This is a very well thought through exhibit and attraction. It is well worth going to. It has an excellent library on family history with helpful well-informed staff. The cafe food is not too imaginative and has nothing to do with the exhibit but is cheerfully and enthuisiastically presented.
The problem I had was being told, from the moment I got there, when it was closing and being left in no doubt that the staff saw their principal function as shutting the place up ahead of that time. I was there near the end of the day and the last three buildings on the route around were locked up half and hour before closing. This is a real shame and reflects very badly on the staff and volunteers who run the place. I would not make as much of this if it was not unrelenting. Not one employee I met failed to remind me of when I had to be off the grounds. It clashed with the context of hard-working Ulstermen on the frontier and in the province. Many guests there that day remarked on it, trying to maintain good humour when important exhibits were shut through pure lazyness and lack of respect.
The buildings are really interesting, all original and give a real sense of authenticity. The lay-out, particularly the transition from old world to new, is original and powerfully evokes the emigrant experience. There is a great deal to cover and the thematic separation of the rooms achieves this very well, without becoming disjointed which could easily happen. It really is a museum that justifies all of the taxpayer money that must have gone into making it a reality. My father and ourselves enjoyed the exhibits immensely and my children found it compelling. It is worth a trip out to western Ulster and definitely a highlight if you are in the area.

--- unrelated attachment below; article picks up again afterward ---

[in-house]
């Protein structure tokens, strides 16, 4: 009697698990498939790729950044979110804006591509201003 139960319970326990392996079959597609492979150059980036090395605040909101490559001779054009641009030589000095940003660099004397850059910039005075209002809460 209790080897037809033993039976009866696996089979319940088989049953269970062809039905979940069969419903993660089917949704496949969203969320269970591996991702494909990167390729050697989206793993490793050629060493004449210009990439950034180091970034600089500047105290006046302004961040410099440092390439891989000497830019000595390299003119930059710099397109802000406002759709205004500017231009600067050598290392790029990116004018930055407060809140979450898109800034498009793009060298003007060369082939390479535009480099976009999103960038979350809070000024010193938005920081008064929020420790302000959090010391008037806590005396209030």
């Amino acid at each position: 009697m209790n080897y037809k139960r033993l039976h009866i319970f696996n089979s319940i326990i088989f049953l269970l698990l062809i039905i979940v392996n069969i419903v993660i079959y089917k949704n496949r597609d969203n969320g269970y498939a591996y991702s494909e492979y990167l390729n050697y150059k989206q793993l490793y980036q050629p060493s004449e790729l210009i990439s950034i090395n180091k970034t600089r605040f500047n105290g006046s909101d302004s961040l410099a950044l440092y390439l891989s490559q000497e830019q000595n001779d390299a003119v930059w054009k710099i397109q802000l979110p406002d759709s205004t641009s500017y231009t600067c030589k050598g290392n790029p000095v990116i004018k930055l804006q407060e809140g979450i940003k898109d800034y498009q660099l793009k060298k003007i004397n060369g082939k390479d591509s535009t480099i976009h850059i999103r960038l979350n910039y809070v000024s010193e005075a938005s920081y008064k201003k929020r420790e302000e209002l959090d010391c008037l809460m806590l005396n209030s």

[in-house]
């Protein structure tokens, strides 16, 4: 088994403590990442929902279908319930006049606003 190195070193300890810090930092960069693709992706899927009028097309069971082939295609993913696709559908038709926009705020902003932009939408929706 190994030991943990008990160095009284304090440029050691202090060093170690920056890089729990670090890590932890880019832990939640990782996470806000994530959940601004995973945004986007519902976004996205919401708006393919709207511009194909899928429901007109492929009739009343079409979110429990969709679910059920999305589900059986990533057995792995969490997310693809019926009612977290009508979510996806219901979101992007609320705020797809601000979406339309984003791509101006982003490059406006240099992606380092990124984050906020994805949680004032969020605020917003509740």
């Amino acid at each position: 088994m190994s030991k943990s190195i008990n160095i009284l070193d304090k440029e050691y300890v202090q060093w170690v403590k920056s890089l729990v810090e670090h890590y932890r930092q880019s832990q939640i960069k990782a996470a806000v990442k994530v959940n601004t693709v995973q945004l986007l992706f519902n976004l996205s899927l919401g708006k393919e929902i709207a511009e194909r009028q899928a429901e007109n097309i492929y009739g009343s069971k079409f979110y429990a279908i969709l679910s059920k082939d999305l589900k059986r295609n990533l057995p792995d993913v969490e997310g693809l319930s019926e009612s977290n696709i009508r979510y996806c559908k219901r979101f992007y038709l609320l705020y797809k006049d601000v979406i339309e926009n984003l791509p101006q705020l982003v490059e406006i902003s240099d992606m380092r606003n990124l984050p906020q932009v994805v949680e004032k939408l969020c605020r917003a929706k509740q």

I believe that, in general (so not a specific criticism) that staff/volunteers dressed up in historical garb actually add little to the experience with the few memorised words of introduction and the bizarre personal theories that they often embellish their historical patter with. As this was not an exception at the Ulster Folk Park, in my view, I would prefer if the volunteers and staff were restricted to working in the gift shop. Given their view on their terms of employment, and this is a national museum of Northern Ireland, it would be kinder to the visitors. I'd prefer to just be locked in and have my escape over the wall without hearing the whining, too common in our times, about rights without obligations.